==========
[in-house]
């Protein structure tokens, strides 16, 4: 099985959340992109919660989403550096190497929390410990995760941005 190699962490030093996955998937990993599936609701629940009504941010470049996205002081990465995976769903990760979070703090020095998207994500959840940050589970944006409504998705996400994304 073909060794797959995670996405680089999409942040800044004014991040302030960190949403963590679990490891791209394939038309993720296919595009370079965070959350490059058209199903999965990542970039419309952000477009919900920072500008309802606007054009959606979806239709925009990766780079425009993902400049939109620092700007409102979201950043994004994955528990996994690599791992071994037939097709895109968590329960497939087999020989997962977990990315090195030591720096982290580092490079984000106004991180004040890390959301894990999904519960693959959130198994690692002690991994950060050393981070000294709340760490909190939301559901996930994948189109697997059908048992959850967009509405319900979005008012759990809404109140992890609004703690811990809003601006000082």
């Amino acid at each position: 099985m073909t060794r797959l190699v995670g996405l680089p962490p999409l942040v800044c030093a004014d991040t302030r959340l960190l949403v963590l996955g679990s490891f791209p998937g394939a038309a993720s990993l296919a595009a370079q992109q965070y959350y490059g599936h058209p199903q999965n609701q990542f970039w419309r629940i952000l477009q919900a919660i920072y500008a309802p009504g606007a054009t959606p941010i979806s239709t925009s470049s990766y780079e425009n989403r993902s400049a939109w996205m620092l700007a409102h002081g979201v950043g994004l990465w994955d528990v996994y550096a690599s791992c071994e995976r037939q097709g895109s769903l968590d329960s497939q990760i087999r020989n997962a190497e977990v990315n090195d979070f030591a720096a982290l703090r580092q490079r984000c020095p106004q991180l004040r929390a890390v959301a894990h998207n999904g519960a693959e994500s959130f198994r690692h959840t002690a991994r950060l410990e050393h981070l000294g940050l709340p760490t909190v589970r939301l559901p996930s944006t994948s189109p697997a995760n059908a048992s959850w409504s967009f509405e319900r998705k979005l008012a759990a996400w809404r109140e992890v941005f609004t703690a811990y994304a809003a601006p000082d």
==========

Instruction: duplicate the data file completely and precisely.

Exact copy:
[in-house]
């Protein structure tokens, strides 16, 4: 099985959340992109919660989403550096190497929390410990995760941005 190699962490030093996955998937990993599936609701629940009504941010470049996205002081990465995976769903990760979070703090020095998207994500959840940050589970944006409504998705996400994304 073909060794797959995670996405680089999409942040800044004014991040302030960190949403963590679990490891791209394939038309993720296919595009370079965070959350490059058209199903999965990542970039419309952000477009919900920072500008309802606007054009959606979806239709925009990766780079425009993902400049939109620092700007409102979201950043994004994955528990996994690599791992071994037939097709895109968590329960497939087999020989997962977990990315090195030591720096982290580092490079984000106004991180004040890390959301894990999904519960693959959130198994690692002690991994950060050393981070000294709340760490909190939301559901996930994948189109697997059908048992959850967009509405319900979005008012759990809404109140992890609004703690811990809003601006000082």
């Amino acid at each position: 099985m073909t060794r797959l190699v995670g996405l680089p962490p999409l942040v800044c030093a004014d991040t302030r959340l960190l949403v963590l996955g679990s490891f791209p998937g394939a038309a993720s990993l296919a595009a370079q992109q965070y959350y490059g599936h058209p199903q999965n609701q990542f970039w419309r629940i952000l477009q919900a919660i920072y500008a309802p009504g606007a054009t959606p941010i979806s239709t925009s470049s990766y780079e425009n989403r993902s400049a939109w996205m620092l700007a409102h002081g979201v950043g994004l990465w994955d528990v996994y550096a690599s791992c071994e995976r037939q097709g895109s769903l968590d329960s497939q990760i087999r020989n997962a190497e977990v990315n090195d979070f030591a720096a982290l703090r580092q490079r984000c020095p106004q991180l004040r929390a890390v959301a894990h998207n999904g519960a693959e994500s959130f198994r690692h959840t002690a991994r950060l410990e050393h981070l000294g940050l709340p760490t909190v589970r939301l559901p996930s944006t994948s189109p697997a995760n059908a048992s959850w409504s967009f509405e319900r998705k979005l008012a759990a996400w809404r109140e992890v941005f609004t703690a811990y994304a809003a601006p000082d």